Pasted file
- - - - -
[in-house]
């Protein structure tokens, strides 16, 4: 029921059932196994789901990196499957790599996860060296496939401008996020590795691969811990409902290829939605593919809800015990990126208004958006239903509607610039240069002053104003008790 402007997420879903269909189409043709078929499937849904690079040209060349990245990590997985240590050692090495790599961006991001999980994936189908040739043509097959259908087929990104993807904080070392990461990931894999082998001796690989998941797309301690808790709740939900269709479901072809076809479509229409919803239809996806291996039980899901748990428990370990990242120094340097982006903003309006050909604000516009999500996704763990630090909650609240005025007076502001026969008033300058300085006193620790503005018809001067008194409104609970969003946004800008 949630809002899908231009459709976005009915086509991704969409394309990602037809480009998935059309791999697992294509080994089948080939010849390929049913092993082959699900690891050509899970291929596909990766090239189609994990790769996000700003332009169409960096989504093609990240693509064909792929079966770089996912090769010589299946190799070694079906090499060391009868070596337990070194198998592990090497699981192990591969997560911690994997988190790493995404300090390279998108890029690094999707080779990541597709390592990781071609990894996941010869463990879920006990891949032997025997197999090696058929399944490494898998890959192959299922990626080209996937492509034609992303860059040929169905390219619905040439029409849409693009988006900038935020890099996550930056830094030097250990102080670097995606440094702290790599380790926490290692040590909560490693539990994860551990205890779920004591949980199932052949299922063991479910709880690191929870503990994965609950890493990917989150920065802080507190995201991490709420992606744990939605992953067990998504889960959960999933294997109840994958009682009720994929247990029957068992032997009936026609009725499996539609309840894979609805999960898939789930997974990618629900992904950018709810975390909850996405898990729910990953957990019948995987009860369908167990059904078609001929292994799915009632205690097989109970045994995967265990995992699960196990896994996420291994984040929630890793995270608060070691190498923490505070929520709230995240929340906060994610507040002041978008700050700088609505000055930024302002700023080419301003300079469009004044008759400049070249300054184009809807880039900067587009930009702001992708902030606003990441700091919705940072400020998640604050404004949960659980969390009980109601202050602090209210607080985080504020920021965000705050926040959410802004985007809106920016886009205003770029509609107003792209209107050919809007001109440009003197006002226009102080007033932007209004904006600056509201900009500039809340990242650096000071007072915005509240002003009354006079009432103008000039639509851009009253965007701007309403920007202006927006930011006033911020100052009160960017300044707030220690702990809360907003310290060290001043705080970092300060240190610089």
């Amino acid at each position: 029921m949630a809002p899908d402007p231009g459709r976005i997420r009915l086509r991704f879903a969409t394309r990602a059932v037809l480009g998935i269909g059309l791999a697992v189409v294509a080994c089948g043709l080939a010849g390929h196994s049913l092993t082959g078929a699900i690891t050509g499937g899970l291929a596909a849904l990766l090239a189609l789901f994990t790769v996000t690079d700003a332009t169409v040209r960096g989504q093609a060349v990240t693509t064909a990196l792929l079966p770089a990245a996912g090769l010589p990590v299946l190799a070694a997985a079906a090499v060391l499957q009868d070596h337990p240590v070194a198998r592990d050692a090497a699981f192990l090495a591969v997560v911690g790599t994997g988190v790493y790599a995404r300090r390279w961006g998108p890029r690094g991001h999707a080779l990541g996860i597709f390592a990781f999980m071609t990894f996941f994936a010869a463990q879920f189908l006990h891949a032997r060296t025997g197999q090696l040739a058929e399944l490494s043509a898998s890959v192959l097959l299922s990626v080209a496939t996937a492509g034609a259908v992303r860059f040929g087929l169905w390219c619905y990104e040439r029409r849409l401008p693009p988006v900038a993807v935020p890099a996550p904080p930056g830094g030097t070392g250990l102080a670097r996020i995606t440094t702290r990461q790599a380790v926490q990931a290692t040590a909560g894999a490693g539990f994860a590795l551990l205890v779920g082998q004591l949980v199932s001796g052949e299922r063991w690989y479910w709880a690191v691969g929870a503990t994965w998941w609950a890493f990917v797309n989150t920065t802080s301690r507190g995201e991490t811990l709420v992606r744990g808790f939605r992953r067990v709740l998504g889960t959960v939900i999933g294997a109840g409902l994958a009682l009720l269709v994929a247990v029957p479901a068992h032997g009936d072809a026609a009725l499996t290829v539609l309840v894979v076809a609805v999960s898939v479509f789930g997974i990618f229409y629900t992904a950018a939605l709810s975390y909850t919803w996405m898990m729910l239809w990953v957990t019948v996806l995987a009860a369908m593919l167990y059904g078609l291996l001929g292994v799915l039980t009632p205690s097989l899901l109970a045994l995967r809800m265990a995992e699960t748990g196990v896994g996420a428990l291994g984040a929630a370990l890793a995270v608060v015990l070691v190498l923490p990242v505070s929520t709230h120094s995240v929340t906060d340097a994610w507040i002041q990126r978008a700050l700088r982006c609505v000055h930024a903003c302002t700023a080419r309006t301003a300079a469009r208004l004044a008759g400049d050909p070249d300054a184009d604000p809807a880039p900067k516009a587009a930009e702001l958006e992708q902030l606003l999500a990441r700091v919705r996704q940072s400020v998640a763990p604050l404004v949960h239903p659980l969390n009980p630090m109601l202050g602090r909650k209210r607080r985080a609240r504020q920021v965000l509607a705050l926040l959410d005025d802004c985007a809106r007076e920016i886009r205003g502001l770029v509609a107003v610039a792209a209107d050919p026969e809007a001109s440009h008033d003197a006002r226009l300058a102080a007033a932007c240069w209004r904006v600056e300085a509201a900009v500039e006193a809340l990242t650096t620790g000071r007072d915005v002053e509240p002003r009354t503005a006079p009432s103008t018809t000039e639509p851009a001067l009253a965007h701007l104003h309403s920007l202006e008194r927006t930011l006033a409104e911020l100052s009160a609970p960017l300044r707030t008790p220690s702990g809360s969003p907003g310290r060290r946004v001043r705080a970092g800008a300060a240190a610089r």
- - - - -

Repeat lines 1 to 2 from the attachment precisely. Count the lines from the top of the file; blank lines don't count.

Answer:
[in-house]
């Protein structure tokens, strides 16, 4: 029921059932196994789901990196499957790599996860060296496939401008996020590795691969811990409902290829939605593919809800015990990126208004958006239903509607610039240069002053104003008790 402007997420879903269909189409043709078929499937849904690079040209060349990245990590997985240590050692090495790599961006991001999980994936189908040739043509097959259908087929990104993807904080070392990461990931894999082998001796690989998941797309301690808790709740939900269709479901072809076809479509229409919803239809996806291996039980899901748990428990370990990242120094340097982006903003309006050909604000516009999500996704763990630090909650609240005025007076502001026969008033300058300085006193620790503005018809001067008194409104609970969003946004800008 949630809002899908231009459709976005009915086509991704969409394309990602037809480009998935059309791999697992294509080994089948080939010849390929049913092993082959699900690891050509899970291929596909990766090239189609994990790769996000700003332009169409960096989504093609990240693509064909792929079966770089996912090769010589299946190799070694079906090499060391009868070596337990070194198998592990090497699981192990591969997560911690994997988190790493995404300090390279998108890029690094999707080779990541597709390592990781071609990894996941010869463990879920006990891949032997025997197999090696058929399944490494898998890959192959299922990626080209996937492509034609992303860059040929169905390219619905040439029409849409693009988006900038935020890099996550930056830094030097250990102080670097995606440094702290790599380790926490290692040590909560490693539990994860551990205890779920004591949980199932052949299922063991479910709880690191929870503990994965609950890493990917989150920065802080507190995201991490709420992606744990939605992953067990998504889960959960999933294997109840994958009682009720994929247990029957068992032997009936026609009725499996539609309840894979609805999960898939789930997974990618629900992904950018709810975390909850996405898990729910990953957990019948995987009860369908167990059904078609001929292994799915009632205690097989109970045994995967265990995992699960196990896994996420291994984040929630890793995270608060070691190498923490505070929520709230995240929340906060994610507040002041978008700050700088609505000055930024302002700023080419301003300079469009004044008759400049070249300054184009809807880039900067587009930009702001992708902030606003990441700091919705940072400020998640604050404004949960659980969390009980109601202050602090209210607080985080504020920021965000705050926040959410802004985007809106920016886009205003770029509609107003792209209107050919809007001109440009003197006002226009102080007033932007209004904006600056509201900009500039809340990242650096000071007072915005509240002003009354006079009432103008000039639509851009009253965007701007309403920007202006927006930011006033911020100052009160960017300044707030220690702990809360907003310290060290001043705080970092300060240190610089």